• Step 11: The originating SP can then redirect the user to another page, such as a “logged out” page

SAML SLO Request

A SAML logout request follows your typical SAML message structure, with an ID, lifetime data, and information about its origin and destination.

However, it also includes the name ID of the user who is being logged out. This allows the IdP or SP to confirm that they are logging out the correct user. For instance, if a logout request is received for Bob, but Alice is currently logged in, the IdP or SP would deny the request.

The logout request can optionally contain the reason for the logout, such as if it has been initiated by a user or an admin, or if a global timeout was exceeded:

<saml2p:LogoutRequest xmlns:saml2p="urn:oasis:names:tc:SAML:2.0:protocol"  
   xmlns:saml2="urn:oasis:names:tc:SAML:2.0:assertion" 
   ID="_9088cb8766164b149e63358b92ece1c3" 
   Version="2.0" 
   IssueInstant="2020-05-11T20:24:11Z" 
   Destination="https://idp.identityserver.com/saml/slo"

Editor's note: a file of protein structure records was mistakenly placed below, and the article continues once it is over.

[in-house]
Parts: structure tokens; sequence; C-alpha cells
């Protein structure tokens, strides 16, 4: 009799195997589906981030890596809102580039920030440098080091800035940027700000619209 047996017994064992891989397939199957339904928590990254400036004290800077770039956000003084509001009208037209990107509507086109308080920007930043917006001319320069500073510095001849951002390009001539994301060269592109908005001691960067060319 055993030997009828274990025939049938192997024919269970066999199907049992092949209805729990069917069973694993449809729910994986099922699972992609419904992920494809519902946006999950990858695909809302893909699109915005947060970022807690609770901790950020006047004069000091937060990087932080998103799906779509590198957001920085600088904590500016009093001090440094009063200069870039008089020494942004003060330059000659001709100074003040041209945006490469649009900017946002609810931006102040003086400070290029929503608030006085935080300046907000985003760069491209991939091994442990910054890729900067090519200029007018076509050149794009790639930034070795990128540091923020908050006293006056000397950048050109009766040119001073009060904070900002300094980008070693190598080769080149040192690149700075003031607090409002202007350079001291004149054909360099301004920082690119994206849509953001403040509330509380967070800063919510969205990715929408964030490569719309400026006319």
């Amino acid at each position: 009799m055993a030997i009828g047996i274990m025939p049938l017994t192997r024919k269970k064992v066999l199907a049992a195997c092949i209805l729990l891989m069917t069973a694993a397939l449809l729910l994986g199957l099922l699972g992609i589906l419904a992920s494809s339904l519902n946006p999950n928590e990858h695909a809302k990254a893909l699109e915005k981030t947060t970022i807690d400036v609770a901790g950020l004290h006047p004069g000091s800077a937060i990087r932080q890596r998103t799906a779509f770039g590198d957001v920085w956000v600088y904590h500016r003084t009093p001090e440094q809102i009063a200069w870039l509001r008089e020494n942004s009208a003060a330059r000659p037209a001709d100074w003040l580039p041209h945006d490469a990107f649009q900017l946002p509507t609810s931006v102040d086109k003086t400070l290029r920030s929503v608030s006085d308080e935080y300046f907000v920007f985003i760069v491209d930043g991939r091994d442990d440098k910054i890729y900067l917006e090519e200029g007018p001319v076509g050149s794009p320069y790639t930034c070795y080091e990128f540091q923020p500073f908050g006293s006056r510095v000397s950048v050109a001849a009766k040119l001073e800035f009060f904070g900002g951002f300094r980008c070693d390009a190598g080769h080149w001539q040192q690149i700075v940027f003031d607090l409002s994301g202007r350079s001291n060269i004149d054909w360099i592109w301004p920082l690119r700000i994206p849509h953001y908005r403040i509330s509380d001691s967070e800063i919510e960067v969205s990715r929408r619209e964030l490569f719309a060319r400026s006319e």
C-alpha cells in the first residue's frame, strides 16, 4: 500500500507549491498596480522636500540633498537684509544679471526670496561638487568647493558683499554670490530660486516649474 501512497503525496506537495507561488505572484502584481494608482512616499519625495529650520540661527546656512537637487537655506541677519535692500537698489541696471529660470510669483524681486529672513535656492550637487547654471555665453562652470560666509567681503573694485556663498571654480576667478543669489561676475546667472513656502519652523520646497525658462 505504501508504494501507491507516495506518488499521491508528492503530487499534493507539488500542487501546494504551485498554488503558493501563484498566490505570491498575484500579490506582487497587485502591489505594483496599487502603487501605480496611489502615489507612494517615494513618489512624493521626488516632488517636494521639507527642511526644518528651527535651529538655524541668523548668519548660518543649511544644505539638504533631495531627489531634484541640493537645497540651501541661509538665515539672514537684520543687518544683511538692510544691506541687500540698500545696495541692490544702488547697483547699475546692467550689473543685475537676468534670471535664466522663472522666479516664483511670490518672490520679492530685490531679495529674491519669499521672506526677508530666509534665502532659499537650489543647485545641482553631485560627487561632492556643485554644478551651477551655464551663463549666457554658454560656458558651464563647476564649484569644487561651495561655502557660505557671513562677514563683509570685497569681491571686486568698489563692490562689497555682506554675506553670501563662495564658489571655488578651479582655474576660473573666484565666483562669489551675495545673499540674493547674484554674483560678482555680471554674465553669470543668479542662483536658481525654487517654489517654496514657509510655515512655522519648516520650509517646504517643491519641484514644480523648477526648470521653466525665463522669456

NotOnOrAfter="2020-05-11T20:26:11Z" 
   Reason="urn:oasis:names:tc:SAML:2.0:logout:user"> 
  <saml2:Issuer>https://sp.identityserver.com/saml</saml2:Issuer> 
  <saml2:NameID>d65a1ecb97404a988c0b9c18cc915e3b_scott</saml2:NameID> 
</saml2p:LogoutRequest>

SAML SLO Response

A SAML Logout response also follows your typical SAML message structure, with an ID and information about the message’s origin and destination.

However, the SLO also includes the ID of the original SAML logout request message, which the Idp or SP can use to correlate responses with original requests to confirm that the response was intended for it.

The logout response also contains a status code, which indicates whether SLO failed or completed successfully or partially:

<saml2p:LogoutResponse xmlns:saml2p="urn:oasis:names:tc:SAML:2.0:protocol"  
   xmlns:saml2="urn:oasis:names:tc:SAML:2.0:assertion" 
   ID="_145745962cdb411d91d80967fb082643" 
   Version="2.0" 
   IssueInstant="2020-05-11T20:26:36Z" 
   Destination="https://sp.identityserver.com/signout-saml" 
   InResponseTo="_9088cb8766164b149e63358b92ece1c3"> 
  <saml2:Issuer>https://idp.identityserver.com</saml2:Issuer> 
  <saml2p:Status> 
    <saml2p:StatusCode Value="urn:oasis:names:tc:SAML:2.0:status:Success" /> 
  </saml2p:Status> 
</saml2p:LogoutResponse> 

Rock Solid Knowledge Implementation

Our SAML component supports both SP-initiated and IdP-initiated SLO, with HTTP Redirect and POST bindings. We do not currently support any SOAP bindings. The SAML specification recommends using front-channel bindings for the initial request as it provides the best chance of successfully propagating the logout request to all involved SPs.